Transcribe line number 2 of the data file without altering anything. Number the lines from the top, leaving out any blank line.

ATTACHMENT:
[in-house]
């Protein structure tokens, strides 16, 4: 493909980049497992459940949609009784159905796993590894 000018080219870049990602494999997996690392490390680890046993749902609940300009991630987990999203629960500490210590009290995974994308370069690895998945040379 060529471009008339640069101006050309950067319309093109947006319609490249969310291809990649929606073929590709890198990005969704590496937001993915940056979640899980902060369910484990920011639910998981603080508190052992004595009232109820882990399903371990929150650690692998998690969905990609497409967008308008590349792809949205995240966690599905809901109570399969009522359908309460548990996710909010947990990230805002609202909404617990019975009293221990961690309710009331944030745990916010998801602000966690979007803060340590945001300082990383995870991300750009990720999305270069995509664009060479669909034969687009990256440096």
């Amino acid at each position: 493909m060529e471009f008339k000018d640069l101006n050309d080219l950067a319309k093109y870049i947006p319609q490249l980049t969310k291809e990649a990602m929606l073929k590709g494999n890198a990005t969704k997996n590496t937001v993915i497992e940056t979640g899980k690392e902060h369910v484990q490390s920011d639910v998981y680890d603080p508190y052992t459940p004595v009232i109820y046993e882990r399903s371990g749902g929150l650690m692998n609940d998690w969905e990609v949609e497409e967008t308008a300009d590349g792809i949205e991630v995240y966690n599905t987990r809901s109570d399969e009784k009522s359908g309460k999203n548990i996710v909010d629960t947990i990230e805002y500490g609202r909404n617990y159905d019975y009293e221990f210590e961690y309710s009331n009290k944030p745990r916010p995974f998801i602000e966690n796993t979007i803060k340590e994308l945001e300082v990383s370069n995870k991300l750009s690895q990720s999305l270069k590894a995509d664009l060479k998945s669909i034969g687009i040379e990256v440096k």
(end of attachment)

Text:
């Protein structure tokens, strides 16, 4: 493909980049497992459940949609009784159905796993590894 000018080219870049990602494999997996690392490390680890046993749902609940300009991630987990999203629960500490210590009290995974994308370069690895998945040379 060529471009008339640069101006050309950067319309093109947006319609490249969310291809990649929606073929590709890198990005969704590496937001993915940056979640899980902060369910484990920011639910998981603080508190052992004595009232109820882990399903371990929150650690692998998690969905990609497409967008308008590349792809949205995240966690599905809901109570399969009522359908309460548990996710909010947990990230805002609202909404617990019975009293221990961690309710009331944030745990916010998801602000966690979007803060340590945001300082990383995870991300750009990720999305270069995509664009060479669909034969687009990256440096």